Dorothy Robyn, deputy undersecretary of Defense for installations and the environment, is shown testifying at a February 2010 hearing. (Staff file photo)
The Defense Department's top installations official pressed lawmakers Wednesday to approve for two new rounds of base closures — one in 2013 and one in 2015.
Dorothy Robyn, deputy undersecretary of Defense for installations and the environment, said the five rounds of base closures from 1991 through 2005 avoid $12 billion annually in spending on base support, leasing and personnel — enough to buy 300 Apache attack helicopters or four submarines every year. Robyn appeared at a hearing of the House Appropriations subcommittee for military construction.
The 2005 base closure round, which accounts for $4 billion annually of the savings, is not representative of the savings DoD can achieve in future rounds because the emphasis that year was not on savings but on reorienting the military to face new threats.
"Because the focus was on transforming installations to better support forces — as opposed to saving money and space — it is a poor gauge of the savings that the department can achieve through another BRAC round," Robyn said in her written testimony.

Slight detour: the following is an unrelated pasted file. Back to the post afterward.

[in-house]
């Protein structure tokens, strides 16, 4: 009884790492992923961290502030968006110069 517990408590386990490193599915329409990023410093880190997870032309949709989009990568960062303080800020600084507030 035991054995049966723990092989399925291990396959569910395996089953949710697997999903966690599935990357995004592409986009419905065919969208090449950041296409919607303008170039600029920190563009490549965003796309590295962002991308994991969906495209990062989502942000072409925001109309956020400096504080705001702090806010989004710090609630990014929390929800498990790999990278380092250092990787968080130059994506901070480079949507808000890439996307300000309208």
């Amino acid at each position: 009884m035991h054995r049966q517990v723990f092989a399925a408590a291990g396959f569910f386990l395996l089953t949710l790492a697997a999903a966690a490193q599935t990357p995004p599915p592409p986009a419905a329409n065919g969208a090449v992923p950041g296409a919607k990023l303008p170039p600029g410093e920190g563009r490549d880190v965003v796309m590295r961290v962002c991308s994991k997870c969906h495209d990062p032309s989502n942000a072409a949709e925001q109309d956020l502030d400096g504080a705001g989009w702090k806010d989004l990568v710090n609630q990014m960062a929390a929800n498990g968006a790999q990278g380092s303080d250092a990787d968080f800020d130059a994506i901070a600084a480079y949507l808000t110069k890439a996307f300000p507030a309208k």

Katherine Hammack, assistant secretary of the Army for installations, energy and the environment, said future rounds will help the Army eliminate excess capacity from force reductions. According to Robyn, the Army will see a force reduction of 72,000 over five years.
Terry Yonkers, assistant secretary of the Air Force for installations, environment and logistics, said that, even after closing seven installations and realigning 63 others, the service's excess capacity costs hundreds of millions of dollars a year.
"This excess capacity can only be effectively eliminated by closing installations," Yonkers said in written testimony.
The 2005 round of base closures and realignments cost about $35 billion to implement, while all four previous BRAC rounds combined cost $26 billion, according to the Government Accountability Office.